This post will probably sound like I’m bragging, but I’m not. Instead, I’m realizing how wonderful it is to have breathing room in the budget. To be able to pay for things and not worry about it.

Two examples from last week:
My husband was driving home from the hardware store the other day and pulled his car charger out of the lighter socket. The socket came with it! So, to the shop we went. He also needed his 90,ooo mile service, and they discovered the lighter had blown a fuse. The bill came to $544. We put it on our Goodyear card to take advantage of the six months same as cash deal, because we like to do that when we can, but we could have paid cash for the bill right then. It was nice to have a choice.

We realized that we’d surpassed our emergency fund goal without meaning to. So, we took a look at the budget. We also discovered that we won’t need to dip into the fund to pay upcoming insurance and property tax bills. So, now we can start contributing to Roth IRA plans! It is so nice to have that cushion.

The Beauty of the Cash Surplus
We’re still pretty frugal, but we like having a surplus. It gives us freedom. Now, we’re not likely to run off to Paris for the weekend because we can, but it does allow us to buy living room rugs without worrying about how we’ll pay for it or saving up for months. When my husband finally decides which iPod he wants to replace his dead seven-year-old iPod, we can just buy it.

How We Got Here
It didn’t happen overnight. We started by paying down $40,000 in debt. We still have a hefty pile of student loan debt, but that’s amortized over 30 years and we prefer to focus on retirement savings instead of paying down low-interest loans that can be deferred if necessary.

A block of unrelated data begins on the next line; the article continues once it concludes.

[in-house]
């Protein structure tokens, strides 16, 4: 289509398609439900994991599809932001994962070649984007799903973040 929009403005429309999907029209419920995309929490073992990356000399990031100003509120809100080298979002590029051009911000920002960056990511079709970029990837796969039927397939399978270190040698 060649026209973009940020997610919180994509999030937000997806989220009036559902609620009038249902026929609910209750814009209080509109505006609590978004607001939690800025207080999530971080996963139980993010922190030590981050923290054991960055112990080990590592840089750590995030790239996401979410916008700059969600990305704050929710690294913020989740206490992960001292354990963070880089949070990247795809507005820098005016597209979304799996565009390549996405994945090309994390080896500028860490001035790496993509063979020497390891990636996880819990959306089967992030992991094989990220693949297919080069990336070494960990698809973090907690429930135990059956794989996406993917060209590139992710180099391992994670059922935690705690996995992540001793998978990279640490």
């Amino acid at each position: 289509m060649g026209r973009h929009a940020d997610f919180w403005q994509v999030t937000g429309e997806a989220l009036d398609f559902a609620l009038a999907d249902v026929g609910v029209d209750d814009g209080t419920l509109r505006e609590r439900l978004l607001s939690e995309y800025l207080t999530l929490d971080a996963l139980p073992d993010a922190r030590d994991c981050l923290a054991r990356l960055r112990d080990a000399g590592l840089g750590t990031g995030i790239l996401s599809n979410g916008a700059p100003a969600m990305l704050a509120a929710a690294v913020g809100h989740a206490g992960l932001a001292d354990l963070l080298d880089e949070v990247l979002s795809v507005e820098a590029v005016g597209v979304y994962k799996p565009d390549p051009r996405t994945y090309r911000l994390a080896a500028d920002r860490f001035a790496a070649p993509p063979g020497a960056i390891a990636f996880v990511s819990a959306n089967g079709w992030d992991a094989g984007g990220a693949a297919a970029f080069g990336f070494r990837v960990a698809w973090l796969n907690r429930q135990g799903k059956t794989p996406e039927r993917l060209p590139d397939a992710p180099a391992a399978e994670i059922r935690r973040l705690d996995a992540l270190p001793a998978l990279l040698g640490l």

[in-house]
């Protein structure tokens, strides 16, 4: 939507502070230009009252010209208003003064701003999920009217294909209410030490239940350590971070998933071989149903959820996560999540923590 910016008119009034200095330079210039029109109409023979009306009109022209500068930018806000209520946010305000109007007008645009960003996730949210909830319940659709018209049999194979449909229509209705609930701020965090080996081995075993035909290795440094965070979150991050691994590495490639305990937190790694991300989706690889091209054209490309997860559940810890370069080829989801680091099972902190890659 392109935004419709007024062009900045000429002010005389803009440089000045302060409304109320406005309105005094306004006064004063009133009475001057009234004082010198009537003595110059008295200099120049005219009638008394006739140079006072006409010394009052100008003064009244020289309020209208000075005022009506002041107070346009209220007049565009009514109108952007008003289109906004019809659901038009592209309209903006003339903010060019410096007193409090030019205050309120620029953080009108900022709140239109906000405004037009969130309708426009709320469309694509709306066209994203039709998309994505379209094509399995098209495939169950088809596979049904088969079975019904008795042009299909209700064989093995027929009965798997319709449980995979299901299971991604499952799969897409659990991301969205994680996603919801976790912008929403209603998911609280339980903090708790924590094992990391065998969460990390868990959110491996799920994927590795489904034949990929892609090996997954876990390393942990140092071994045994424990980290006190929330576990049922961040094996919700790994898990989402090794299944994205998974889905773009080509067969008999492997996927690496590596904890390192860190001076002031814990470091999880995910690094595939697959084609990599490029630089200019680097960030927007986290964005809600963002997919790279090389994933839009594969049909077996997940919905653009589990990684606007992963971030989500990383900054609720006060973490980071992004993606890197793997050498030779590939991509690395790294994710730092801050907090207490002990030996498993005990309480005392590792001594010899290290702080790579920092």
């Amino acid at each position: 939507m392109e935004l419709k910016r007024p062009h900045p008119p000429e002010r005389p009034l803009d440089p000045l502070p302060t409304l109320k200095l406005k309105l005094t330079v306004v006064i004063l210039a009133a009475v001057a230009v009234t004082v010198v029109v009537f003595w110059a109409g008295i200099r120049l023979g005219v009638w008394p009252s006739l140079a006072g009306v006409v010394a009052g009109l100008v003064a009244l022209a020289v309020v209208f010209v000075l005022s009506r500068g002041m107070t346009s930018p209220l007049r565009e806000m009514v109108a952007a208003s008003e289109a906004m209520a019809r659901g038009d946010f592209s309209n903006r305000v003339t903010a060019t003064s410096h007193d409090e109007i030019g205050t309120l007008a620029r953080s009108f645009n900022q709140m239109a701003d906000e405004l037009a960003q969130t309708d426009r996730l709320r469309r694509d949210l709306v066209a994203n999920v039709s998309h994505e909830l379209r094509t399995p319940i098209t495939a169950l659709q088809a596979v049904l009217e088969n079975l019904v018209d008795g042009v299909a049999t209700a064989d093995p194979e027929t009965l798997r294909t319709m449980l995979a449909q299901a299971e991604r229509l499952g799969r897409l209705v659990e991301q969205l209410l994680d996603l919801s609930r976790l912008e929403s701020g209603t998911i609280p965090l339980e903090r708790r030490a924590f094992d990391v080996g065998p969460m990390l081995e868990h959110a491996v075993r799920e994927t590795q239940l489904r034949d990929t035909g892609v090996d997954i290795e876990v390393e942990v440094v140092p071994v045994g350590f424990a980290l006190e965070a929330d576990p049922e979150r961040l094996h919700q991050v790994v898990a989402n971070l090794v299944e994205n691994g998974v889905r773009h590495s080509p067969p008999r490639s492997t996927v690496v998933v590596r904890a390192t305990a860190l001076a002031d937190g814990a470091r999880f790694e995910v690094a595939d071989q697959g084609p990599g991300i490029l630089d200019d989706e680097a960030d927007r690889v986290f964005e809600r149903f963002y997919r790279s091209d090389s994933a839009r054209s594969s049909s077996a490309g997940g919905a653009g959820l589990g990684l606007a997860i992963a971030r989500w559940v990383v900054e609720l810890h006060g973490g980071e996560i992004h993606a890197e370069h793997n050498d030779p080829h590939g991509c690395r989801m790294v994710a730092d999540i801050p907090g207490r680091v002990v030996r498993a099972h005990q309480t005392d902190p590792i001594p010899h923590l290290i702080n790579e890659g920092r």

It also required a change in habits. My husband is less likely to buy stuff than he used to be. I bake less than I used to. We don’t go out very often (partly because we have very little interest in most of the movies that come out these days, and partly because dining out is hard for me, and partly because we’re so busy doing house stuff!)

Tax credits (like the homebuyer credit) and tax refunds helped boost our emergency fund and windfalls helped pay off that debt. We’ve streamlined expenses where we can.

Finally, we got there through income growth. Our income has grown by 600% from the year we got married when we were both grad students and I was only working part time. That’s no doubt the largest contributor to our surplus, but we wouldn’t have it if we’d let our spending increase with our income. Instead of applying for the largest mortgage we were told we could afford, we opted for something we knew we could comfortably afford. Instead of going on a spending spree when we moved in, we shopped carefully and found a good mix of high-quality affordable pieces that will last a while. Instead of rushing out to landscape the front and back yards, we did it over time.

We still budget our expenses each month to make sure we can cover them and plan for large purchases, but I haven’t run out our costs recently to see where we need to cut. I should, I’m sure there are areas where expenses have crept up, but I’m not as worried about it as I used to be. And that’s the real joy of having breathing room in the budget – peace of mind. You can’t buy that.

Current Accounts



My blog is worth $16,371.66.
How much is your blog worth?


Finance Blogs - BlogCatalog Blog Directory